Paige Dennard: Welcome to the Federal Reserve Bank of Atlanta's Economic Development podcast series. I'm Paige Dennard with the Federal Reserve Bank of Atlanta.
Health care is becoming more and more important to the economic well-being of communities in the United States. Recently, as unemployment has spiked upward, employment in health care has remained stable and often grew. Businesses can get a competitive advantage with healthy, productive employees and contained health care costs. Good health and contained costs bring a community's taxpayers more financial stability as well as a better quality of life. In addition, the growth of the health care sector brings opportunities for innovators and entrepreneurs to create more economic growth.
Today I'm speaking with Dr. Ricardo Azziz, president of the Georgia Health Sciences University and CEO of the Georgia Health Sciences Health System since 2010. GHSU includes the sixth largest medical school in the nation and one of the largest colleges of dental medicine in the country.
Dr. Azziz, thank you for joining me today.
Dr. Ricardo Azziz: Thank you very much, Paige, for the opportunity.
Dennard: Please talk a little about supply and demand for health care professionals across the United States. What are the biggest supply and demand challenges, why are there shortages, and how can we solve them?
Azziz: We do have a shortage in the various specialties in health care professions, but I would like to start out by saying that health care professionals vary, they are not all the same. The demand rises from the need for health in a greater number of our populations. Our population is aging; that is also driving the demand for health care professionals. And furthermore, the ability to prevent and treat disease is more advanced, and that actually allows us to implement better strategies.
Now, there is a shortage of a number of these health professionals. Physicians, of course, are in shortage (projected to be 90,000 short by the year 2020), and that comes about from the fact that physicians are an expensive "commodity," if you would, they're an expensive profession to train. Dentists and other dental specialists, we do have a shortage in those, and dental medicine is also very expensive to train. Nurses have also been in chronic shortage, but the problem of nurses is a little bit different than that of physicians and dentists. Physicians and dentists are in shortage because we simply do not have enough qualified applicants in many cases, and two, if we have qualified applicants they don't always go to the type of professions that we want them to have. For example, we often, depending on our health care delivery system, we would like to have lots of primary care, or "gatekeeper" physicians, and lots of physicians are not choosing to do that.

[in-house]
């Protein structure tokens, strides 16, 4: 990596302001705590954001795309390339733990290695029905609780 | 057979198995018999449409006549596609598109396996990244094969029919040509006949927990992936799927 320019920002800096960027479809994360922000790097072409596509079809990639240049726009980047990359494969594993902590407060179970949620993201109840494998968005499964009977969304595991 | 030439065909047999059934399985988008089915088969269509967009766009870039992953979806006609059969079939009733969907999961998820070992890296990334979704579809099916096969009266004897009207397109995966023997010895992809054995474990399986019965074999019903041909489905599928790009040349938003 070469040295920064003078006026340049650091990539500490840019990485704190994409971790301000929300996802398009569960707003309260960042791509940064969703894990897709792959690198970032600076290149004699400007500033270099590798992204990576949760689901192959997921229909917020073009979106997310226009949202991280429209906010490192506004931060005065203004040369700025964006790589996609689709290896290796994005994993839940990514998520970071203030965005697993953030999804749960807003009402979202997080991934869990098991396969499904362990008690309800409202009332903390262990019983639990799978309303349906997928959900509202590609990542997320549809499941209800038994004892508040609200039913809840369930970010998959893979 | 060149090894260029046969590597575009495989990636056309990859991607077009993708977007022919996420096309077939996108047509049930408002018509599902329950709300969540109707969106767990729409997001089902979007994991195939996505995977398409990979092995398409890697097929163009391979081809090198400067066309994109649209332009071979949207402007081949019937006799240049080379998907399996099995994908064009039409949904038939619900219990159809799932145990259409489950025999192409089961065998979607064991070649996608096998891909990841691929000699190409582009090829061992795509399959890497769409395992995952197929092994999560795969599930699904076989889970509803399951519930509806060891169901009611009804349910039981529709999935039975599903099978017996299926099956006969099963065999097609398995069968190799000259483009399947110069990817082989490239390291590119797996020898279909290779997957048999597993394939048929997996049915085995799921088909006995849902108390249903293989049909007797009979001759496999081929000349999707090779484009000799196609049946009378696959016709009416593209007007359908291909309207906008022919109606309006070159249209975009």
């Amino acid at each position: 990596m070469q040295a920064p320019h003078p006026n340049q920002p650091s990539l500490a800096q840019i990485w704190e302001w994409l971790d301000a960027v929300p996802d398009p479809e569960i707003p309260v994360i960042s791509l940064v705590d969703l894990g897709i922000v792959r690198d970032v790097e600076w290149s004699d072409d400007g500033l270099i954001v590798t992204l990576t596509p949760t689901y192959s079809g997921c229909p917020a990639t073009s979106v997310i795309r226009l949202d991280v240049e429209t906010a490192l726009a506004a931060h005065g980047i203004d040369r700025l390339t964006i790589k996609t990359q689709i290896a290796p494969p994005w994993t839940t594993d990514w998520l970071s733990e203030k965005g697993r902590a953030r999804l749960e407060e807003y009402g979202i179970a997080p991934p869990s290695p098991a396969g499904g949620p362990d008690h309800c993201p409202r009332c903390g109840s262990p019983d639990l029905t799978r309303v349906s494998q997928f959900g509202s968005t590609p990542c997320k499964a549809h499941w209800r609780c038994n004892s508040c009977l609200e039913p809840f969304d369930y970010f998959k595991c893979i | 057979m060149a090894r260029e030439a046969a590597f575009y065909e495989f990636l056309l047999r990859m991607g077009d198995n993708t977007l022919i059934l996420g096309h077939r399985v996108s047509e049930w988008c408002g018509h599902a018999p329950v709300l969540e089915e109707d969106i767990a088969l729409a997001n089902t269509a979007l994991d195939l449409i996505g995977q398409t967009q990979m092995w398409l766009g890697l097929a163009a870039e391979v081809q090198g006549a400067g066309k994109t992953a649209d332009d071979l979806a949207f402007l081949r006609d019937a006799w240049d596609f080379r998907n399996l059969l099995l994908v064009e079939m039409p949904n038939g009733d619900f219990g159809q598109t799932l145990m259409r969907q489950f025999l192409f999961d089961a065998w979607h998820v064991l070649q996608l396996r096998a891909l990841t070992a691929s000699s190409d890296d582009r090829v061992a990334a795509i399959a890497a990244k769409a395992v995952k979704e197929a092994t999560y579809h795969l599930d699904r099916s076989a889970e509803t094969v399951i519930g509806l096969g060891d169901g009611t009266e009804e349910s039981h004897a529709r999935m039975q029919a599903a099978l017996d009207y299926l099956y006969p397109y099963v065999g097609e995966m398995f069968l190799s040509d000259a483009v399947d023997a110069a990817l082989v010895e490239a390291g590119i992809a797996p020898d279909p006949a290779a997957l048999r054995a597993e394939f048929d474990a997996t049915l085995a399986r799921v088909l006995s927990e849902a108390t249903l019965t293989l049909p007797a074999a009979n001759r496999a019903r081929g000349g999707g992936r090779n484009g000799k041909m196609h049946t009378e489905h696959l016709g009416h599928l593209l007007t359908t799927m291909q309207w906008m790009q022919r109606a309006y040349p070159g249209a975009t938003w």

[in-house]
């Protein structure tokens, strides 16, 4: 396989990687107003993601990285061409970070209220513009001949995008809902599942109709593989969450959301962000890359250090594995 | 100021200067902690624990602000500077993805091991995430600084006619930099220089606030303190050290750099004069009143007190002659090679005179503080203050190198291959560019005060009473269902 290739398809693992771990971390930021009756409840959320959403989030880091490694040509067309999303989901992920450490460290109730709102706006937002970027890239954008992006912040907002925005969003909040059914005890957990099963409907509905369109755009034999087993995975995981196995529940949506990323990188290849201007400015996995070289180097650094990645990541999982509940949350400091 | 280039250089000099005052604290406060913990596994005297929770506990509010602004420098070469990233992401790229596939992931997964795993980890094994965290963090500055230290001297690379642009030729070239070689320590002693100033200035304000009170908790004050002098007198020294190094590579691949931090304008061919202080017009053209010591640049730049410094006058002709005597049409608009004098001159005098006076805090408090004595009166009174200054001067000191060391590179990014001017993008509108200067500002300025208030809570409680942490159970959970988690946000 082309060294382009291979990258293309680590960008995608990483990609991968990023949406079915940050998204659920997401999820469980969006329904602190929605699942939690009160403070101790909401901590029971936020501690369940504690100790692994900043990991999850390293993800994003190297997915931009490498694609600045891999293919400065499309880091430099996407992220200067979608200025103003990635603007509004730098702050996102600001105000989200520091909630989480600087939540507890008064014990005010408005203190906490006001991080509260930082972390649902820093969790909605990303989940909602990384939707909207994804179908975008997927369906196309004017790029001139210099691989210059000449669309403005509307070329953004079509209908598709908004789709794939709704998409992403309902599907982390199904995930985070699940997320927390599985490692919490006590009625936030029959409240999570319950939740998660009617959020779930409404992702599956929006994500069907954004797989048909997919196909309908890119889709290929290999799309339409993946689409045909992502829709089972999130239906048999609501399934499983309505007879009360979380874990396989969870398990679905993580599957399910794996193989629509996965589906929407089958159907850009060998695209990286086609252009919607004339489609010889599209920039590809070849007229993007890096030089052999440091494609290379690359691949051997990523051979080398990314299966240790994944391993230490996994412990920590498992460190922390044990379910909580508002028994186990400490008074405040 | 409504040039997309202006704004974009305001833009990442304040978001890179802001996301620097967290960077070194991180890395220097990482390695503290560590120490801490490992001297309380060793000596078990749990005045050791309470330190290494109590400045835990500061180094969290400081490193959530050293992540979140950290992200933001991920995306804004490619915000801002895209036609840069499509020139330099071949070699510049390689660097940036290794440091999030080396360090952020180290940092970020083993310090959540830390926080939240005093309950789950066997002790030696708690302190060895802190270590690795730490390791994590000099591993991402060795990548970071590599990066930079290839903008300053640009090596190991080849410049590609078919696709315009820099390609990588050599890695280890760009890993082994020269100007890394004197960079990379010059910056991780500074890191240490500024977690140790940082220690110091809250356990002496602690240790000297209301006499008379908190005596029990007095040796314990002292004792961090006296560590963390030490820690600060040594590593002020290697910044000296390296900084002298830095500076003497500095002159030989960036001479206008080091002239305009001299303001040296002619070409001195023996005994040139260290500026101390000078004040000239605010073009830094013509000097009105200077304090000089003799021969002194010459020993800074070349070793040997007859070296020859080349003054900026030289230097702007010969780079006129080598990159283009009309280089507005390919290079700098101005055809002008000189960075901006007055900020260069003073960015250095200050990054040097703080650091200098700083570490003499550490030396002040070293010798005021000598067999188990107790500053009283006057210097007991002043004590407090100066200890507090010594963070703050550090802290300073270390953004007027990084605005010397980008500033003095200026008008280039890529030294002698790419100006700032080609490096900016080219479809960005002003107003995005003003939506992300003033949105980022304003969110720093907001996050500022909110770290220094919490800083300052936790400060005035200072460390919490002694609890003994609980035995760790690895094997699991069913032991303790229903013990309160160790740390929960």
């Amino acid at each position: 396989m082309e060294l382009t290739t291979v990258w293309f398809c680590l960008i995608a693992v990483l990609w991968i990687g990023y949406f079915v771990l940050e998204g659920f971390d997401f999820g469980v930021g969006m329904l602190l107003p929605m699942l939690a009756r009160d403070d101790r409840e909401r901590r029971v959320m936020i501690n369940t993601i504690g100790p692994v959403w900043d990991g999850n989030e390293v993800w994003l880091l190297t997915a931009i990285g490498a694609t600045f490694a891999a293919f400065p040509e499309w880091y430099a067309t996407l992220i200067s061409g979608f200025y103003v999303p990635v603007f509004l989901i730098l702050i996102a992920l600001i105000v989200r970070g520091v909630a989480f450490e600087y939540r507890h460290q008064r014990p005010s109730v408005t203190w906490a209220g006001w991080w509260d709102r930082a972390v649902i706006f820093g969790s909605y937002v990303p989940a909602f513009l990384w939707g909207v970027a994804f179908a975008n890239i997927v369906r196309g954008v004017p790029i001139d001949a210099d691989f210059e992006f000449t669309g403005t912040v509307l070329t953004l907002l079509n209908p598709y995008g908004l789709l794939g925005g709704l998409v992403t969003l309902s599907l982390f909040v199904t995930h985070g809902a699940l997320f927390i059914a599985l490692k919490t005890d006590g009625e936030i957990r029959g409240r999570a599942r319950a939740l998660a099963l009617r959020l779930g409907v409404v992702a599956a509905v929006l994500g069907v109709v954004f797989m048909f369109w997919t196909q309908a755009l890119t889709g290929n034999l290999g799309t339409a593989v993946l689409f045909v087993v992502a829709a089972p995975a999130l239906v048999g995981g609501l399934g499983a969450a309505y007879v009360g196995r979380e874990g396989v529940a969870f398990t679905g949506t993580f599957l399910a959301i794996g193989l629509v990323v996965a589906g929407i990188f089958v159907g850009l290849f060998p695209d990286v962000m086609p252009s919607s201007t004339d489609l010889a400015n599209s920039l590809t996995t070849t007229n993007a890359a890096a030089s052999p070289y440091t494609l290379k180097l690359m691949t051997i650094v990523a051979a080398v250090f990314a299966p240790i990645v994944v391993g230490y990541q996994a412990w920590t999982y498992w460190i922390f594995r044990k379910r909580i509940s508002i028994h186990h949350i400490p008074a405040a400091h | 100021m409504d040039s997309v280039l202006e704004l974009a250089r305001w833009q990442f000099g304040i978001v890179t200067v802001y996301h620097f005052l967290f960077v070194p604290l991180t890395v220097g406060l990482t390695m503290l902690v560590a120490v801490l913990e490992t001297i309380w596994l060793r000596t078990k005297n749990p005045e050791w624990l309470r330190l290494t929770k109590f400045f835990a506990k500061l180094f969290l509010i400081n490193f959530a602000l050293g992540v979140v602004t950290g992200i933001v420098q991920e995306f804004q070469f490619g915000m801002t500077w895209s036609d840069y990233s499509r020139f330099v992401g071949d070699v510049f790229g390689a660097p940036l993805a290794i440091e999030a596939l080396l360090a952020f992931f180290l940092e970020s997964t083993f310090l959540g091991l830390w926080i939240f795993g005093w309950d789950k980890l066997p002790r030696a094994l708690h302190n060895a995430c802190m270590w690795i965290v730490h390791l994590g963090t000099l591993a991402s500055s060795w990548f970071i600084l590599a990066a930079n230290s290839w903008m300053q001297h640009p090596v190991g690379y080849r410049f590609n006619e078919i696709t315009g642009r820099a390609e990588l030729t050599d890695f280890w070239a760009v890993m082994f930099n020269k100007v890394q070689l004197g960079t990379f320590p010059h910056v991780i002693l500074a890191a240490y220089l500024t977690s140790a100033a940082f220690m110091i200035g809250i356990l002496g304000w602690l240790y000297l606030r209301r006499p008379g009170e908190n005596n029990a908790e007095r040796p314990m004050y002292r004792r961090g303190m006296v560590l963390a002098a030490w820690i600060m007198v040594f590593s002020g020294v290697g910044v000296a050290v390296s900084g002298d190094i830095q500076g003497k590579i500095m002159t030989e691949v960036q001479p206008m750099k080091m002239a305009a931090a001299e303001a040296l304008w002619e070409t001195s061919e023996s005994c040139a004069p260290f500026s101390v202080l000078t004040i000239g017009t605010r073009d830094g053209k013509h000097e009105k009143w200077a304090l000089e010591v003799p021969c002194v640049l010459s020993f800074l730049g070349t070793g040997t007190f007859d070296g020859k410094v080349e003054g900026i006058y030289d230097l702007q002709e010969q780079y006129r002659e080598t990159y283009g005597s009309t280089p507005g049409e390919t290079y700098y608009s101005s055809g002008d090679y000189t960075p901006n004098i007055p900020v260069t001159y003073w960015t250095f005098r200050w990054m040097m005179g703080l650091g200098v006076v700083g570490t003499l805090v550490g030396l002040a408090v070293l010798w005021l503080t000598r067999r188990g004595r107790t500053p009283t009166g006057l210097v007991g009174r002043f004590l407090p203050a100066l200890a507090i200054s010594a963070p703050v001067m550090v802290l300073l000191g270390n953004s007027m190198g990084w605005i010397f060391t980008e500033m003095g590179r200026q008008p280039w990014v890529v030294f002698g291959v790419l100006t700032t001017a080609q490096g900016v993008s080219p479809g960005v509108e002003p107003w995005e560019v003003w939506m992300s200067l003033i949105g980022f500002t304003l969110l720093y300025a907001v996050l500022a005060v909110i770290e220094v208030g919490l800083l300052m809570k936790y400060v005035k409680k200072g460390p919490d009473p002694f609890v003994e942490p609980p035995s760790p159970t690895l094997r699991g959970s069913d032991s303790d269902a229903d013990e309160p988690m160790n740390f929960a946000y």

In nursing, the biggest limitation to producing sufficient nurses is not the number of applicants, but actually the number of faculty, professors. We do not have enough professors in nursing, and these individuals generally are older in their professions. Then we have a whole assortment of lots of other professionals—physician assistants, allied health professionals—that are very much part and parcel of this interprofessional care that we provide today to our patients.
So, when we talk about supply and demand, I think we can say overall we need more health professionals, but the demand varies according to which health professional you are talking about, and the strategy, of course, varies. For nurses, we should increase the number of faculty and professors in nursing—that will help us train more nurses. In medicine, we would need to try to guide students and graduates into the professions and the specialties that society thinks they need.